In just over a year’s time the General Election will take place, however political parties are already making their manifestos clear to the public. Naturally, one of the biggest talking points between all political parties is the state of the property market and the private rental sector due to the ongoing housing crisis. Recently, Labour leader Ed Miliband announced his plans for the private rental sector if Labour came to power next year, and here Just Landlords looks at what has been termed the ‘rent reforms’ in more detail:
“The Cost of Living Crisis”
In nearly every single speech that we have heard from Ed Miliband over the past few months one term has almost always been used – “the cost of living crisis”. The fact that many people across the UK are still struggling to cope with the cost of living even though the current coalition government, particularly Conservative Prime Minister David Cameron, are claiming that the UK’s economy has improved far greater than what was originally forecasted is something that the Labour government are focussing their manifesto heavily on. One of the biggest issues with the cost of living right now is that many households are struggling to afford high rent prices on top of other necessary outgoings, which is why Ed Miliband wants to see tighter restrictions placed on the private rental sector and more power to be given to tenants.
The Rent Reforms
In order to prevent landlords from increasing rent prices, Ed Miliband has claimed that under his rent reforms he would work closely with the Royal Institute of Chartered Surveyors (RICS) to place a ceiling on rent increases. Furthermore, Mr Miliband has claimed that he would ban letting agents from demanding fees from tenants as it makes it even more difficult for them to afford private rental accommodation. Instead, landlords would have to pay these fees on top of any other fees they already pay their letting agent, as well as other outgoings such as landlord insurance and maintenance costs. Under Labour’s rent reforms landlords would also have more restrictions placed on them when it comes to evictions and may even be required to offer longer term tenancies for all their properties.
How would this benefit Tenants?
As so many people in the UK now rely on private rented accommodation many groups have claimed that more power needs to be given to them in order to provide security. At the moment, tenants can be given as little as two months’ notice under current eviction laws, and with so many people struggling to find affordable, suitable private rental accommodation it is claimed that this is not enough time for tenants to find a new home. Furthermore, there have been concerns over young children being forced to leave their homes and even move to different areas and schools due to the fact that tenancy agreements can be as short as twelve months. The housing charity Shelter has also recently claimed that many families are facing homelessness across the country, with children in particular suffering from the issues surrounding the private rental sector.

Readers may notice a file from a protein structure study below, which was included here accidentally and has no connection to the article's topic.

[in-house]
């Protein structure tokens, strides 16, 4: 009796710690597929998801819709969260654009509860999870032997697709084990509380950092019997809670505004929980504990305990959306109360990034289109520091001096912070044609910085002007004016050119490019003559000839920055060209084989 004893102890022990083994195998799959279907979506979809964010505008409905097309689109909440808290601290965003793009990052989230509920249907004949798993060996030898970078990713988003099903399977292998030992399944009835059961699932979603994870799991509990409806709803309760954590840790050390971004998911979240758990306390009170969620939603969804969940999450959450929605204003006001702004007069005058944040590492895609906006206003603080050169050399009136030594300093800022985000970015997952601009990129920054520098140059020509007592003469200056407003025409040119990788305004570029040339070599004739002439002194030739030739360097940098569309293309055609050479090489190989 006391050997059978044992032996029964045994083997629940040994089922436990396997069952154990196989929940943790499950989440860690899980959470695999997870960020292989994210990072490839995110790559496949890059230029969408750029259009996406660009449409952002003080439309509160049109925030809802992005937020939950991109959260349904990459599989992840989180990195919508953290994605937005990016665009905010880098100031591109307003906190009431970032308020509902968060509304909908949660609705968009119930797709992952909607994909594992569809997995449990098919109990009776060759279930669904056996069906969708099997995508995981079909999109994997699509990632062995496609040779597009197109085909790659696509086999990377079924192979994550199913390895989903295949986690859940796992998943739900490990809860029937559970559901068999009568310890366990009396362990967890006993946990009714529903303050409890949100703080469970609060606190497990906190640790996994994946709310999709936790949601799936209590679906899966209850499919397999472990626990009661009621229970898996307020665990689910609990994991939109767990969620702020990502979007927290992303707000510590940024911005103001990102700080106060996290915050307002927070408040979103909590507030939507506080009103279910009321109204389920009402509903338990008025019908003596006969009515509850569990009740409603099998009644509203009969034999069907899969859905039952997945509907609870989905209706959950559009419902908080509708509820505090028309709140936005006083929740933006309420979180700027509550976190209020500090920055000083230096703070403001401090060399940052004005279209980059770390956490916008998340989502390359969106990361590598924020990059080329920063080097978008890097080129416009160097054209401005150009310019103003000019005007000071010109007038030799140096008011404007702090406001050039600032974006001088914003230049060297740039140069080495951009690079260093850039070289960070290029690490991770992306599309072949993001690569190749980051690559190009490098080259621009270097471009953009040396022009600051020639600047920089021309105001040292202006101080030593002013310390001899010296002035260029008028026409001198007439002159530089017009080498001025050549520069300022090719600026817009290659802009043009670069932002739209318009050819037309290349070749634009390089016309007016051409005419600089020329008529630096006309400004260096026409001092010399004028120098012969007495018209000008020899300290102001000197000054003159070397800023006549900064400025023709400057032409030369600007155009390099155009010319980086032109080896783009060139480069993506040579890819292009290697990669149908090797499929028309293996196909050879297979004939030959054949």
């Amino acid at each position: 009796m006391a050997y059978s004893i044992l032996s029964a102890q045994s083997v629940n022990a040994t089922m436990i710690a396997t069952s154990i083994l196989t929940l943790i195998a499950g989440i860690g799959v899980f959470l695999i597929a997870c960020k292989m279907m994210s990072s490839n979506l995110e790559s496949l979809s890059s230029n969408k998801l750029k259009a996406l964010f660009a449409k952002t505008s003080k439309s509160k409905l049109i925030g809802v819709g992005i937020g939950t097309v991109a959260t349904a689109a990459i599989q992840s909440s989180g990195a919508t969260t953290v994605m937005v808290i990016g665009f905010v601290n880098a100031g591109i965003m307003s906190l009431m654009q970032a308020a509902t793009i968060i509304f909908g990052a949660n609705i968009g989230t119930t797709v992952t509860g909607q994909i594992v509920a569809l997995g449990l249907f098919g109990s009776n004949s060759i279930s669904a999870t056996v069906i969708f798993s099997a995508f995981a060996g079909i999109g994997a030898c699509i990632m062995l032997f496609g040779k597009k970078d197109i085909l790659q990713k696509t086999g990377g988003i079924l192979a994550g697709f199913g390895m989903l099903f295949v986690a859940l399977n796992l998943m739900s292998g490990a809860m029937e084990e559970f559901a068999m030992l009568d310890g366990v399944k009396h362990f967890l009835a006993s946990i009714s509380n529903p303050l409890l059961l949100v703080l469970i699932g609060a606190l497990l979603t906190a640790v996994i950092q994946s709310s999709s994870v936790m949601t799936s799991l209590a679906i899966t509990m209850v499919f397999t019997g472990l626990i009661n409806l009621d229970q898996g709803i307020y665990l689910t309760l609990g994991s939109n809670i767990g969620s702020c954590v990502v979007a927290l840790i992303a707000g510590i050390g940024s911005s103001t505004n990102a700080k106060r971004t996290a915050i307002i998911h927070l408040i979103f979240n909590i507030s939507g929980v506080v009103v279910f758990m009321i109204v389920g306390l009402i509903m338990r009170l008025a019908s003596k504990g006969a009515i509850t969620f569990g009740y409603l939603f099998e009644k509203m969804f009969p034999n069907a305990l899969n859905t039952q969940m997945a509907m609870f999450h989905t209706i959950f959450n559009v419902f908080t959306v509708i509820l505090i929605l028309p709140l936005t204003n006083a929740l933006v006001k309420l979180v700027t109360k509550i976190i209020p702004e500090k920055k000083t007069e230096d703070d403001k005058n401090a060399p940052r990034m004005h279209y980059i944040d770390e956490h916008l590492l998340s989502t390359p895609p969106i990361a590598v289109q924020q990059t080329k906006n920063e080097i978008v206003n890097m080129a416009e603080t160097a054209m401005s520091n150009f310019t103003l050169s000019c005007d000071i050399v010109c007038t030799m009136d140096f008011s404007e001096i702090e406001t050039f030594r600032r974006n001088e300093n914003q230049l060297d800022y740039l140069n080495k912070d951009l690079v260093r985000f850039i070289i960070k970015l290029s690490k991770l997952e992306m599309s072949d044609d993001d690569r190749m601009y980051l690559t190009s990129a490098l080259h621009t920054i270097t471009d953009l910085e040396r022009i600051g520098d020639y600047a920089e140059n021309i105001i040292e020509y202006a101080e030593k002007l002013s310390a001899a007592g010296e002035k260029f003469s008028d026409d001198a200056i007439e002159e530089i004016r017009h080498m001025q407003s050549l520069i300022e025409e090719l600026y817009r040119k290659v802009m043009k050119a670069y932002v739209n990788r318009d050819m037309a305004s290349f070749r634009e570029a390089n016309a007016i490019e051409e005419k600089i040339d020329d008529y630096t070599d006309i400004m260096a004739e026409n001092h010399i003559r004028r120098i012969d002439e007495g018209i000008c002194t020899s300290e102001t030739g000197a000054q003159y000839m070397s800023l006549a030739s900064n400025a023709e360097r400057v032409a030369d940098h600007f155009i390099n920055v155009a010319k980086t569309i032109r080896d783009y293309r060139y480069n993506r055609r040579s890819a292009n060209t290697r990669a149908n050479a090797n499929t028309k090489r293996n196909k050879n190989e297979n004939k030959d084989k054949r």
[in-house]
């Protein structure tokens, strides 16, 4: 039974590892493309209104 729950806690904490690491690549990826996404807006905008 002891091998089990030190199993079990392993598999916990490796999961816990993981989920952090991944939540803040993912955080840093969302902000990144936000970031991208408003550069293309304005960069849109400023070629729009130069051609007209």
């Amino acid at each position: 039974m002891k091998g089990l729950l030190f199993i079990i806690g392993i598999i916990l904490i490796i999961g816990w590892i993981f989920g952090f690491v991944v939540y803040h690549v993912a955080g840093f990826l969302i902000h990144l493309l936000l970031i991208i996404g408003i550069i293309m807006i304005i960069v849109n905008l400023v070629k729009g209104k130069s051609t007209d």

What about Landlords?
Taking power away from landlords and giving it to tenants is unlikely to be a popular decision among landlords, and as such many may be discouraged from voting Labour in the next General Election. However, the fact of the matter is that the private rental sector needs to support both tenants and landlords, and if strong restrictions are placed on landlords many may cease to invest in new properties, ultimately exacerbating the housing crisis. Grant Shapps, the Tory chairman, has already voiced his opposition over Labour’s rent reforms, and said: “This is another short-term gimmick – political tampering from Ed Miliband. Evidence from Britain and around the world conclusively demonstrates that rent controls lead to poorer quality accommodation, fewer homes being rented and ultimately higher rents – hurting those most in need. And it’s yet another Labour policy bought by Ed Miliband’s union boss, Len McCluskey.”
Even though there are twelve months to go until the next General Election tensions are already running high, and it looks as though the issue of the private rental sector will cause some heated debates over the coming months. It will be difficult for any party to create a system that benefits both tenants and landlords, which is why radical reforms that benefit solely one group are usually frowned upon by those in the industry.